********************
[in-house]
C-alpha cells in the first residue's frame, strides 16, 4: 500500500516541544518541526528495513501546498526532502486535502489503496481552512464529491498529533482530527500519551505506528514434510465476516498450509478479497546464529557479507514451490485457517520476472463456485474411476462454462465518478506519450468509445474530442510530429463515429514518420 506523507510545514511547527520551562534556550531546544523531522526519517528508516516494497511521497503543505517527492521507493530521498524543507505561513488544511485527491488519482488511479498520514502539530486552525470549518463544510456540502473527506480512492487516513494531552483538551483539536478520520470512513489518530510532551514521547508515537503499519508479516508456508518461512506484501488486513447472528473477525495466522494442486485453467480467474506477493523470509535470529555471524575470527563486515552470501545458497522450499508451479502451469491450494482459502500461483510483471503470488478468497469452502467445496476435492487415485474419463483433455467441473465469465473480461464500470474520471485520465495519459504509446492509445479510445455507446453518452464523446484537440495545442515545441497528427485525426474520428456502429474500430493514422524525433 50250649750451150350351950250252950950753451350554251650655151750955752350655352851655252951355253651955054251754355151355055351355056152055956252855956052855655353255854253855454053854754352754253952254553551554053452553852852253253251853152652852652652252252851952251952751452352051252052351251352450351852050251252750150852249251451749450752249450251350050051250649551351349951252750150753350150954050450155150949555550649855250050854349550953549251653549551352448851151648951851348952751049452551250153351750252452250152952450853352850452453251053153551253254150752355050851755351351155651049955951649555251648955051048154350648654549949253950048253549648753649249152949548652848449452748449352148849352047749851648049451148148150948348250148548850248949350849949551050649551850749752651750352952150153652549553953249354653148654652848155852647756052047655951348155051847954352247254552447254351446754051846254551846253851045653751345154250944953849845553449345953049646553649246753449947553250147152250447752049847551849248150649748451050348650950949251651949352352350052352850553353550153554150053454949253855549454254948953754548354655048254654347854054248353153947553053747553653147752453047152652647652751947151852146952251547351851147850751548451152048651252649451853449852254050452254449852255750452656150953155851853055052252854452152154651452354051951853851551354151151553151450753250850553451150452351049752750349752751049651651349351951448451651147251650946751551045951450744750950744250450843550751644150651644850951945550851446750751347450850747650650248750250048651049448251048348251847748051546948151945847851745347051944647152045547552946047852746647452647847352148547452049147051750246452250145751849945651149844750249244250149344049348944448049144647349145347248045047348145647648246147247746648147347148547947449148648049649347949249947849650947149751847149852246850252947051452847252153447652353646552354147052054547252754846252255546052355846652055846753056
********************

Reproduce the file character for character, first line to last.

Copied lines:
[in-house]
C-alpha cells in the first residue's frame, strides 16, 4: 500500500516541544518541526528495513501546498526532502486535502489503496481552512464529491498529533482530527500519551505506528514434510465476516498450509478479497546464529557479507514451490485457517520476472463456485474411476462454462465518478506519450468509445474530442510530429463515429514518420 506523507510545514511547527520551562534556550531546544523531522526519517528508516516494497511521497503543505517527492521507493530521498524543507505561513488544511485527491488519482488511479498520514502539530486552525470549518463544510456540502473527506480512492487516513494531552483538551483539536478520520470512513489518530510532551514521547508515537503499519508479516508456508518461512506484501488486513447472528473477525495466522494442486485453467480467474506477493523470509535470529555471524575470527563486515552470501545458497522450499508451479502451469491450494482459502500461483510483471503470488478468497469452502467445496476435492487415485474419463483433455467441473465469465473480461464500470474520471485520465495519459504509446492509445479510445455507446453518452464523446484537440495545442515545441497528427485525426474520428456502429474500430493514422524525433 50250649750451150350351950250252950950753451350554251650655151750955752350655352851655252951355253651955054251754355151355055351355056152055956252855956052855655353255854253855454053854754352754253952254553551554053452553852852253253251853152652852652652252252851952251952751452352051252052351251352450351852050251252750150852249251451749450752249450251350050051250649551351349951252750150753350150954050450155150949555550649855250050854349550953549251653549551352448851151648951851348952751049452551250153351750252452250152952450853352850452453251053153551253254150752355050851755351351155651049955951649555251648955051048154350648654549949253950048253549648753649249152949548652848449452748449352148849352047749851648049451148148150948348250148548850248949350849949551050649551850749752651750352952150153652549553953249354653148654652848155852647756052047655951348155051847954352247254552447254351446754051846254551846253851045653751345154250944953849845553449345953049646553649246753449947553250147152250447752049847551849248150649748451050348650950949251651949352352350052352850553353550153554150053454949253855549454254948953754548354655048254654347854054248353153947553053747553653147752453047152652647652751947151852146952251547351851147850751548451152048651252649451853449852254050452254449852255750452656150953155851853055052252854452152154651452354051951853851551354151151553151450753250850553451150452351049752750349752751049651651349351951448451651147251650946751551045951450744750950744250450843550751644150651644850951945550851446750751347450850747650650248750250048651049448251048348251847748051546948151945847851745347051944647152045547552946047852746647452647847352148547452049147051750246452250145751849945651149844750249244250149344049348944448049144647349145347248045047348145647648246147247746648147347148547947449148648049649347949249947849650947149751847149852246850252947051452847252153447652353646552354147052054547252754846252255546052355846652055846753056